*''[[Wreath for a Redhead]]'' ([[1951 in literature|1951]]) (U.S. title: ''Sailor's Leave'')
*''[[The Executioners (Brian Moore novel)|The Executioners]]'' ([[1951 in literature|1951]])
*''[[French for Murder]]'' ([[1954 in literature|1954]]) (as Bernard Mara)
*''[[A Bullet for My Lady]]'' ([[1955 in literature|1955]]) (as Bernard Mara) [[]]
*''[[Judith Hearne]]'' ([[1955 in literature|1955]]) (reprinted as ''The Lonely Passion of Judith Hearne'')
*''[[This Gun for Gloria]]'' ([[1957 in literature|1957]]) (as Bernard Mara)
*''[[Intent to Kill]]'' ([[1957 in literature|1957]]) (as Michael Bryan)
*''[[The Feast Of Lupercal]]'' ([[1957 in literature|1957]]) (reprinted as ''A Moment of Love'')
*''[[Murder in Majorca]]'' ([[1957 in literature|1957]]) (as Michael Bryan)
*''[[The Luck of Ginger Coffey (novel)|The Luck of Ginger Coffey]]'' ([[1960 in literature|1960]])
*''[[An Answer From Limbo]]'' ([[1962 in literature|1962]])
*''[[The Emperor Of Ice-Cream]]'' ([[1965 in literature|1965]])
*''[[I Am Mary Dunne]]'' ([[1968 in literature|1968]])
*''[[Fergus (novel)|Fergus]]'' ([[1970 in literature|1970]])
*''[[The Revolution Script]]'' ([[1971 in literature|1971]])
*''[[Catholics (novel)|Catholics]]'' ([[1972 in literature|1972]])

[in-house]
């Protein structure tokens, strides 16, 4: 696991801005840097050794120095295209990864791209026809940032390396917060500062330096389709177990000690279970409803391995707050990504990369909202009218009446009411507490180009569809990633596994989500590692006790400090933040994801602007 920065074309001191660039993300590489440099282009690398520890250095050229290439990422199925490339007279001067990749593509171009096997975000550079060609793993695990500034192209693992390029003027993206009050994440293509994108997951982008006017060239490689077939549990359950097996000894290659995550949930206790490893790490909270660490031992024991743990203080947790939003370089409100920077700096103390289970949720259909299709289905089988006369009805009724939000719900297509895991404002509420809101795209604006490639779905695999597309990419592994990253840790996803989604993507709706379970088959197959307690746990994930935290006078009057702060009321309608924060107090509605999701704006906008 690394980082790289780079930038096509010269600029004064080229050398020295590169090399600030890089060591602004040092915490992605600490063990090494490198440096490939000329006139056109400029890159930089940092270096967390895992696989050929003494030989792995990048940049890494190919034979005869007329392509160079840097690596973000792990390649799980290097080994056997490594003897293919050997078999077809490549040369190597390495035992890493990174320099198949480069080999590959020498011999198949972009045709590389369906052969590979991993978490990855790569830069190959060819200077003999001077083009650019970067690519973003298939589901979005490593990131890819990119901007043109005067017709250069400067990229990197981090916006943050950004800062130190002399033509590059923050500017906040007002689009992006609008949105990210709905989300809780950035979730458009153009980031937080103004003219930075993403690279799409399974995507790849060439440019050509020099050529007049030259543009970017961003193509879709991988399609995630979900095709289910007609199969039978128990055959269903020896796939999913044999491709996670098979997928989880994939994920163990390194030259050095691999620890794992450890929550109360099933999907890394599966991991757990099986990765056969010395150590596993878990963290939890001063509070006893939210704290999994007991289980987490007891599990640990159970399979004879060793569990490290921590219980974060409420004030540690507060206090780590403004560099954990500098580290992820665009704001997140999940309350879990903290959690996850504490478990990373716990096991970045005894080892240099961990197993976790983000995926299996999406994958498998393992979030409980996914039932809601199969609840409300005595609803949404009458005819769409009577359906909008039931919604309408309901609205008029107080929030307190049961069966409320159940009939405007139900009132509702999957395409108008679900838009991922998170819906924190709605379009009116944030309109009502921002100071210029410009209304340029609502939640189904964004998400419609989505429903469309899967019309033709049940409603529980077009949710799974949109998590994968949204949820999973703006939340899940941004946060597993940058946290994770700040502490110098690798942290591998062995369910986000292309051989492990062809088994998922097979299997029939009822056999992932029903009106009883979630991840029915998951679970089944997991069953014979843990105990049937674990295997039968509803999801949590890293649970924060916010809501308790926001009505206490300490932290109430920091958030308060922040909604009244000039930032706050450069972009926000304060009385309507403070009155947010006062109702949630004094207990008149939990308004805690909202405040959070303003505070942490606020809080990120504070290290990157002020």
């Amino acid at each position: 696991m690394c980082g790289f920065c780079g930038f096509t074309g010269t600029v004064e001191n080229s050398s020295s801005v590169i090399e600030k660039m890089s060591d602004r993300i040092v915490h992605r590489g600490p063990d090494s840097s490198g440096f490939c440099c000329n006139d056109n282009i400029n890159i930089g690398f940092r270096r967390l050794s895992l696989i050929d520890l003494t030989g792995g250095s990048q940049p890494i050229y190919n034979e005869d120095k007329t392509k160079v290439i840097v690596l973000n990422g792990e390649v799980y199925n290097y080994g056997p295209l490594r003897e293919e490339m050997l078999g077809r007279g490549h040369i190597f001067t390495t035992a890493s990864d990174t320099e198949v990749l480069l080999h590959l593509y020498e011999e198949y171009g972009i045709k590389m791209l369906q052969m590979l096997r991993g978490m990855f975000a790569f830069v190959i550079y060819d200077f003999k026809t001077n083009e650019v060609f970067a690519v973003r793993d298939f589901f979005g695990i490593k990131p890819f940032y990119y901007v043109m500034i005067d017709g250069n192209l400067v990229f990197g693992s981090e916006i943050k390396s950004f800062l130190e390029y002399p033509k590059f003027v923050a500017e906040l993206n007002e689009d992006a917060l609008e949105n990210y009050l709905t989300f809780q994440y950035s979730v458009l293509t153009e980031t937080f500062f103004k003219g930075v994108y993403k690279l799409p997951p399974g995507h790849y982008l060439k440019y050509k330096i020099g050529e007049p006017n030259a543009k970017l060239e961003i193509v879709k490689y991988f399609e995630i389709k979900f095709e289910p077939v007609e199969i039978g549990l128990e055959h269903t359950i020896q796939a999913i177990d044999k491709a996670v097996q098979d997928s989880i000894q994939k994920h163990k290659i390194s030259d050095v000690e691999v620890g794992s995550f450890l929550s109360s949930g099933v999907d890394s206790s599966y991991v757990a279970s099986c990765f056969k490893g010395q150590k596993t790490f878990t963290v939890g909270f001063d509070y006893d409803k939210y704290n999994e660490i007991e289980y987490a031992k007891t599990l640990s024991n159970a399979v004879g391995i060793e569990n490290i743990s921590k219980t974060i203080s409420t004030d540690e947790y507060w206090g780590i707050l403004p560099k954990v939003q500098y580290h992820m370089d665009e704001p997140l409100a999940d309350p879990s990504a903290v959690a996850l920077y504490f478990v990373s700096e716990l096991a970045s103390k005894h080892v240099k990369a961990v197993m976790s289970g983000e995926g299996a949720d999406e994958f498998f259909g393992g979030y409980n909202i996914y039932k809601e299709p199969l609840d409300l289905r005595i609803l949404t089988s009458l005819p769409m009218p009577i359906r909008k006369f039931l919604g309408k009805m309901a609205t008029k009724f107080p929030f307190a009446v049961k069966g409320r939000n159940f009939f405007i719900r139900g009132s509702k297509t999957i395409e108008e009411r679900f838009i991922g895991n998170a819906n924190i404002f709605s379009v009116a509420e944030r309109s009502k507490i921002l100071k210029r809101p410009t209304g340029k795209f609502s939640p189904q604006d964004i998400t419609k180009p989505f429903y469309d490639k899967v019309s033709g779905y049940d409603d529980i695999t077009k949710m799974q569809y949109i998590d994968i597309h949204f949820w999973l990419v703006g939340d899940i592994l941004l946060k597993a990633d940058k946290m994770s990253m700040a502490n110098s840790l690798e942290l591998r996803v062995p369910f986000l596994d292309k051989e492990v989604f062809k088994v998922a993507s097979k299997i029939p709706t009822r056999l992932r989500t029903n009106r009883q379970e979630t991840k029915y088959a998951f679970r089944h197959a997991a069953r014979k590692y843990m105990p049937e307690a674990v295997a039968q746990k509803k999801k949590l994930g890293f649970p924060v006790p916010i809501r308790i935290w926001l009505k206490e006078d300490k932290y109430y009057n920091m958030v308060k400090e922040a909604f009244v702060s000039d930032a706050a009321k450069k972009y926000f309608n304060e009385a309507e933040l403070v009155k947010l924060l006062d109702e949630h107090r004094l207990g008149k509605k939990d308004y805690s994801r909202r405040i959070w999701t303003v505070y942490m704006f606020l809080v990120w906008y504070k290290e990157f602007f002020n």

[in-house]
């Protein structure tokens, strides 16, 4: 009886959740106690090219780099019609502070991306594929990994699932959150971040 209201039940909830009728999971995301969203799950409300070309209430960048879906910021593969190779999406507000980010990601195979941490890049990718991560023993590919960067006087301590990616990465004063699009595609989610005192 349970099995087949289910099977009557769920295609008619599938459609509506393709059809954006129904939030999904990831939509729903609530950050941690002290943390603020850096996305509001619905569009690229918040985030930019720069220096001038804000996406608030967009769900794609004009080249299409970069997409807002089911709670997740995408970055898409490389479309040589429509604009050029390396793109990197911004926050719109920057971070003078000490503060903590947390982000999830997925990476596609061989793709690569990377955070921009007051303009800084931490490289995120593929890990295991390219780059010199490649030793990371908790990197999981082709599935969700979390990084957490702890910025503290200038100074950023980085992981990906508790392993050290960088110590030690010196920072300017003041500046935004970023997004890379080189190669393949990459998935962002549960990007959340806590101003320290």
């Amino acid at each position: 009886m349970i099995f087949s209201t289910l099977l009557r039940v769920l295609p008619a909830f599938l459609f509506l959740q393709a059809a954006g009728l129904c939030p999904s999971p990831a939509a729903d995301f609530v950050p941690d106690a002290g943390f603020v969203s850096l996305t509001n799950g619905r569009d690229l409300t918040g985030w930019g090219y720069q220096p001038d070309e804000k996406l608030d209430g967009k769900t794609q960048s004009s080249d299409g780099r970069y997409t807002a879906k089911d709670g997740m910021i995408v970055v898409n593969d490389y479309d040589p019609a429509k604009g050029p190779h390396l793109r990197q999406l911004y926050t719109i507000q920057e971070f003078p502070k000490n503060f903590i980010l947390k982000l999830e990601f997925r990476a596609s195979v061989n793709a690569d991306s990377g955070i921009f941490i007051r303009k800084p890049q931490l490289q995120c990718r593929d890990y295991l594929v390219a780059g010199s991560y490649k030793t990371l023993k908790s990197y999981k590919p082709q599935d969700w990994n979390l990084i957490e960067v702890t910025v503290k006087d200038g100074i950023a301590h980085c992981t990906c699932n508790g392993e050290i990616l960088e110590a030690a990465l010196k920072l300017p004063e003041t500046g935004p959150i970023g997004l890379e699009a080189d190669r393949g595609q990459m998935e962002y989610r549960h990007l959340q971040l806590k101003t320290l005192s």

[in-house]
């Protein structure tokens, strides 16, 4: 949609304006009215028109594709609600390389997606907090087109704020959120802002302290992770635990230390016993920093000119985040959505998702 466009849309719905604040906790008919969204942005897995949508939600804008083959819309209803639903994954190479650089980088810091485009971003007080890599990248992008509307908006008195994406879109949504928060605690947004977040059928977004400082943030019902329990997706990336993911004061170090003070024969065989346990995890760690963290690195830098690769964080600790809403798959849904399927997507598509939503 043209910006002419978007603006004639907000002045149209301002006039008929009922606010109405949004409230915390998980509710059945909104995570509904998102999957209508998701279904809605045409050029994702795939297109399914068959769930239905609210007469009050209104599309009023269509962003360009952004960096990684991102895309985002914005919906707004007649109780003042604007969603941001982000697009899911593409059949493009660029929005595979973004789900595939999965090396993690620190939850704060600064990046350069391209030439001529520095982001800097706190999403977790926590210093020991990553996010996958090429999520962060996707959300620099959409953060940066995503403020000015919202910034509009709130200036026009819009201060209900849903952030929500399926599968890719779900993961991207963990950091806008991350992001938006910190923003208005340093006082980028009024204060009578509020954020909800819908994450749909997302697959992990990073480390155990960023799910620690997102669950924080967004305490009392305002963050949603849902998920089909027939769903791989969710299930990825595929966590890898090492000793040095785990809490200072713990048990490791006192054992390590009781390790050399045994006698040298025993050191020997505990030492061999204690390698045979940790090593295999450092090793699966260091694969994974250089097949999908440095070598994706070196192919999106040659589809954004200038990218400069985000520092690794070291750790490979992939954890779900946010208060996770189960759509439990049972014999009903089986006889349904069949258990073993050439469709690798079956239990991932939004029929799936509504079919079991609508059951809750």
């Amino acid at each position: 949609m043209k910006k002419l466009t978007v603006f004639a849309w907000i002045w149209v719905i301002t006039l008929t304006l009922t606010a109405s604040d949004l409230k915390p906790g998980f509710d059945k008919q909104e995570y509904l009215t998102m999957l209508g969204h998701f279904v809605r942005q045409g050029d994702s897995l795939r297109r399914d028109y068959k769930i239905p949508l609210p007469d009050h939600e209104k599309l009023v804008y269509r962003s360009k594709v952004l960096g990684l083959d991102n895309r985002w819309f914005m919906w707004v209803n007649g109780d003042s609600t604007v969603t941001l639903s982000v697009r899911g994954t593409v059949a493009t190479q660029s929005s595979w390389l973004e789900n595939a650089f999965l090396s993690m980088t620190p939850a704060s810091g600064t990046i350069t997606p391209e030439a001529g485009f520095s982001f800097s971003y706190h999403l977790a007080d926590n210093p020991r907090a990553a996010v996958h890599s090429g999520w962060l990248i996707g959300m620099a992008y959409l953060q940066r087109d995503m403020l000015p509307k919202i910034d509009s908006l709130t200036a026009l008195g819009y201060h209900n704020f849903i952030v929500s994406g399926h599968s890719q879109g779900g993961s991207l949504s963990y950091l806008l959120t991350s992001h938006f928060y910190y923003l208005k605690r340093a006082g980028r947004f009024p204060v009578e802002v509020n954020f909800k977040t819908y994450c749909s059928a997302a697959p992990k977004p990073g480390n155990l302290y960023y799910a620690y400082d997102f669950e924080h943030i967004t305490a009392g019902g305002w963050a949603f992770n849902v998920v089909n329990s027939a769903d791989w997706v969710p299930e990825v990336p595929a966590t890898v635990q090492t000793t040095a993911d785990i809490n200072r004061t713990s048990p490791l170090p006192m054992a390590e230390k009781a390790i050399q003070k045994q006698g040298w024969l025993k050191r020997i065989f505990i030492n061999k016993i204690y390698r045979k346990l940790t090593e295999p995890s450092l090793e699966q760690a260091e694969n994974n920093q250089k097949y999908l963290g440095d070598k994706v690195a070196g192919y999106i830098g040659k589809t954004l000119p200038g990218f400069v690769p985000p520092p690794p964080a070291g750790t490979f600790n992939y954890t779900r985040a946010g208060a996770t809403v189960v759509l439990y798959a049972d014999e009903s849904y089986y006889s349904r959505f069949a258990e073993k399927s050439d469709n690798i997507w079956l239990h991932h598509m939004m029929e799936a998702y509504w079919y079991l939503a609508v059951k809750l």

*''[[The Great Victorian Collection]]'' ([[1975 in literature|1975]], winner of the [[James Tait Black Memorial Prize]])
*''[[The Doctor's Wife (Brian Moore novel)|The Doctor's Wife]]'' ([[1976 in literature|1976]])
*''[[The Mangan Inheritance]]'' ([[1979 in literature|1979]])
*''[[The Temptation of Eileen Hughes]]'' ([[1981 in literature|1981]])
*''[[Cold Heaven (novel)|Cold Heaven]]'' ([[1983 in literature|1983]])
*''[[Black Robe (book)|Black Robe]]'' ([[1985 in literature|1985]])
*''[[The Colour of Blood]]'' ([[1987 in literature|1987]], winner of the [[Sunday Express Book of the Year]])
*''[[Lies of Silence]]'' ([[1990 in literature|1990]])
*''[[No Other Life]]'' ([[1993 in literature|1993]])
*''[[The Statement (novel)|The Statement]]'' ([[1996 in literature|1996]])
*''[[The Magician's Wife]]'' ([[1998 in literature|1998]])
*''Canada'' ([[1963 in literature|1963]])
==External links==
*[ Obituary from the BBC]
*[ Brian Moore's] entry in [ The Canadian Encyclopedia]
*[ Review of his work from Channel 4]
* {{WiredForBooks|brianmoore|1990 interview with Brian Moore|by [[Don Swaim]]}}
*[ L.A. Weekly obit]
*[ An Irishman in Malibu: Profile from Los Angeles Times Magazine]
==See also==
*[[List of Northern Irish writers]]
{{DEFAULTSORT:Moore, Brian}}
[[Category:1921 births|Moore, Brian]]
[[Category:1999 deaths|Moore, Brian]]
[[Category:Canadian agnostics|Moore, Brian]]
[[Category:Canadian novelists|Moore, Brian]]
[[Category:Irish agnostics|Moore, Brian]]
[[Category:Northern Irish immigrants to Canada|Moore, Brian]]
[[Category:People from Belfast|Moore, Brian]]
[[Category:Northern Irish novelists|Moore, Brian]]
[[Category:Canadian expatriate writers in the United States|Moore, Brian]]
[[Category:Genie Award winners for Best Adapted Screenplay|Moore]]
[[Category:Governor General's Award winning fiction writers|Moore]]
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Revision as of 16:21, 16 October 2008